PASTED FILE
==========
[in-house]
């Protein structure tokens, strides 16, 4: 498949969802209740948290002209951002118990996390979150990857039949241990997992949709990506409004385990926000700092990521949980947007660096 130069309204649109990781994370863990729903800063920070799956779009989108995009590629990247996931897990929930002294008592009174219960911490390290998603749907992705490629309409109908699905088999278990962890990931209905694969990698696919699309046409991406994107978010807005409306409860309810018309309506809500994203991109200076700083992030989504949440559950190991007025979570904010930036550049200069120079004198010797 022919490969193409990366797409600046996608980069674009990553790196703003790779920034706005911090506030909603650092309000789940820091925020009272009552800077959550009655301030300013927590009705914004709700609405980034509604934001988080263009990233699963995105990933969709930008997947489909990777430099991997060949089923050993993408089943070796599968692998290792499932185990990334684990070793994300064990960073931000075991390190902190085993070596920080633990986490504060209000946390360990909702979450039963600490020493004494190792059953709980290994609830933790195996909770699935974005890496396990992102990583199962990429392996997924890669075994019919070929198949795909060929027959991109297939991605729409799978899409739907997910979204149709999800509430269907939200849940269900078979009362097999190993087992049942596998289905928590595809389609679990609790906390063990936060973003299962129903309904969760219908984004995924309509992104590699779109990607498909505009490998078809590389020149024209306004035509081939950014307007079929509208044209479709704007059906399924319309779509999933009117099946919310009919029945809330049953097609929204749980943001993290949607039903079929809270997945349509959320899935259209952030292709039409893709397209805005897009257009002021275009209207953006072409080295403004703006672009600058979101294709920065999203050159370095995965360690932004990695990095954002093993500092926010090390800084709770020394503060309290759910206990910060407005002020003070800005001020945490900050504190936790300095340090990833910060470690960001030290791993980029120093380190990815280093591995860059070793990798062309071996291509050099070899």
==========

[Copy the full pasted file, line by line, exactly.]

[in-house]
């Protein structure tokens, strides 16, 4: 498949969802209740948290002209951002118990996390979150990857039949241990997992949709990506409004385990926000700092990521949980947007660096 130069309204649109990781994370863990729903800063920070799956779009989108995009590629990247996931897990929930002294008592009174219960911490390290998603749907992705490629309409109908699905088999278990962890990931209905694969990698696919699309046409991406994107978010807005409306409860309810018309309506809500994203991109200076700083992030989504949440559950190991007025979570904010930036550049200069120079004198010797 022919490969193409990366797409600046996608980069674009990553790196703003790779920034706005911090506030909603650092309000789940820091925020009272009552800077959550009655301030300013927590009705914004709700609405980034509604934001988080263009990233699963995105990933969709930008997947489909990777430099991997060949089923050993993408089943070796599968692998290792499932185990990334684990070793994300064990960073931000075991390190902190085993070596920080633990986490504060209000946390360990909702979450039963600490020493004494190792059953709980290994609830933790195996909770699935974005890496396990992102990583199962990429392996997924890669075994019919070929198949795909060929027959991109297939991605729409799978899409739907997910979204149709999800509430269907939200849940269900078979009362097999190993087992049942596998289905928590595809389609679990609790906390063990936060973003299962129903309904969760219908984004995924309509992104590699779109990607498909505009490998078809590389020149024209306004035509081939950014307007079929509208044209479709704007059906399924319309779509999933009117099946919310009919029945809330049953097609929204749980943001993290949607039903079929809270997945349509959320899935259209952030292709039409893709397209805005897009257009002021275009209207953006072409080295403004703006672009600058979101294709920065999203050159370095995965360690932004990695990095954002093993500092926010090390800084709770020394503060309290759910206990910060407005002020003070800005001020945490900050504190936790300095340090990833910060470690960001030290791993980029120093380190990815280093591995860059070793990798062309071996291509050099070899």